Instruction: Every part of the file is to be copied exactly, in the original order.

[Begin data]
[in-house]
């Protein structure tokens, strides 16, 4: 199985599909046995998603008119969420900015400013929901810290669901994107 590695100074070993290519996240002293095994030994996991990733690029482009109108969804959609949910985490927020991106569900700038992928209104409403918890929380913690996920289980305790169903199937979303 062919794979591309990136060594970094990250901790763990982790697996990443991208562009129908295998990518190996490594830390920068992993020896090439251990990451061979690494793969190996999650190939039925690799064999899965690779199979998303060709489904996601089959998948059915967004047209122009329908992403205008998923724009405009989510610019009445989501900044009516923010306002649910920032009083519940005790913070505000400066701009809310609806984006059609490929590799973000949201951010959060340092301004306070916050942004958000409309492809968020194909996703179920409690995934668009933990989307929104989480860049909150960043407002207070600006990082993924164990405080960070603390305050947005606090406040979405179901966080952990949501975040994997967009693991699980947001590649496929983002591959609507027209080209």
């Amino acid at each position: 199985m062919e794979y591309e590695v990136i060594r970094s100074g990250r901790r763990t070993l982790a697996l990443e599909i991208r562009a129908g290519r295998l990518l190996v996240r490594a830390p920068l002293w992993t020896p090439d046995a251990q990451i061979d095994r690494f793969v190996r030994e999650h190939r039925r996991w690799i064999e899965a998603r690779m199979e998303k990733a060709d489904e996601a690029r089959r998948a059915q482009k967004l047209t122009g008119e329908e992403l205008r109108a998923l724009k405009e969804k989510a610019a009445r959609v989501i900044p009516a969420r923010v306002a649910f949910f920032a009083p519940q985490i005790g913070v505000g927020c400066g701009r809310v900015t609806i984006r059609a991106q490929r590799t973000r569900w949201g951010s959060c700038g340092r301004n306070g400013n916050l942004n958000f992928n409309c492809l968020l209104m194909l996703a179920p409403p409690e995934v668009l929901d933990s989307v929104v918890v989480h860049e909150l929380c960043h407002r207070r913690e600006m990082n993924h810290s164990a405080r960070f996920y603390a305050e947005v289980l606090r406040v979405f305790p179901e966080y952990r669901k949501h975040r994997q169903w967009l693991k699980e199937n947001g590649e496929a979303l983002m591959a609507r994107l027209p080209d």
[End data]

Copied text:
[in-house]
């Protein structure tokens, strides 16, 4: 199985599909046995998603008119969420900015400013929901810290669901994107 590695100074070993290519996240002293095994030994996991990733690029482009109108969804959609949910985490927020991106569900700038992928209104409403918890929380913690996920289980305790169903199937979303 062919794979591309990136060594970094990250901790763990982790697996990443991208562009129908295998990518190996490594830390920068992993020896090439251990990451061979690494793969190996999650190939039925690799064999899965690779199979998303060709489904996601089959998948059915967004047209122009329908992403205008998923724009405009989510610019009445989501900044009516923010306002649910920032009083519940005790913070505000400066701009809310609806984006059609490929590799973000949201951010959060340092301004306070916050942004958000409309492809968020194909996703179920409690995934668009933990989307929104989480860049909150960043407002207070600006990082993924164990405080960070603390305050947005606090406040979405179901966080952990949501975040994997967009693991699980947001590649496929983002591959609507027209080209």
């Amino acid at each position: 199985m062919e794979y591309e590695v990136i060594r970094s100074g990250r901790r763990t070993l982790a697996l990443e599909i991208r562009a129908g290519r295998l990518l190996v996240r490594a830390p920068l002293w992993t020896p090439d046995a251990q990451i061979d095994r690494f793969v190996r030994e999650h190939r039925r996991w690799i064999e899965a998603r690779m199979e998303k990733a060709d489904e996601a690029r089959r998948a059915q482009k967004l047209t122009g008119e329908e992403l205008r109108a998923l724009k405009e969804k989510a610019a009445r959609v989501i900044p009516a969420r923010v306002a649910f949910f920032a009083p519940q985490i005790g913070v505000g927020c400066g701009r809310v900015t609806i984006r059609a991106q490929r590799t973000r569900w949201g951010s959060c700038g340092r301004n306070g400013n916050l942004n958000f992928n409309c492809l968020l209104m194909l996703a179920p409403p409690e995934v668009l929901d933990s989307v929104v918890v989480h860049e909150l929380c960043h407002r207070r913690e600006m990082n993924h810290s164990a405080r960070f996920y603390a305050e947005v289980l606090r406040v979405f305790p179901e966080y952990r669901k949501h975040r994997q169903w967009l693991k699980e199937n947001g590649e496929a979303l983002m591959a609507r994107l027209p080209d």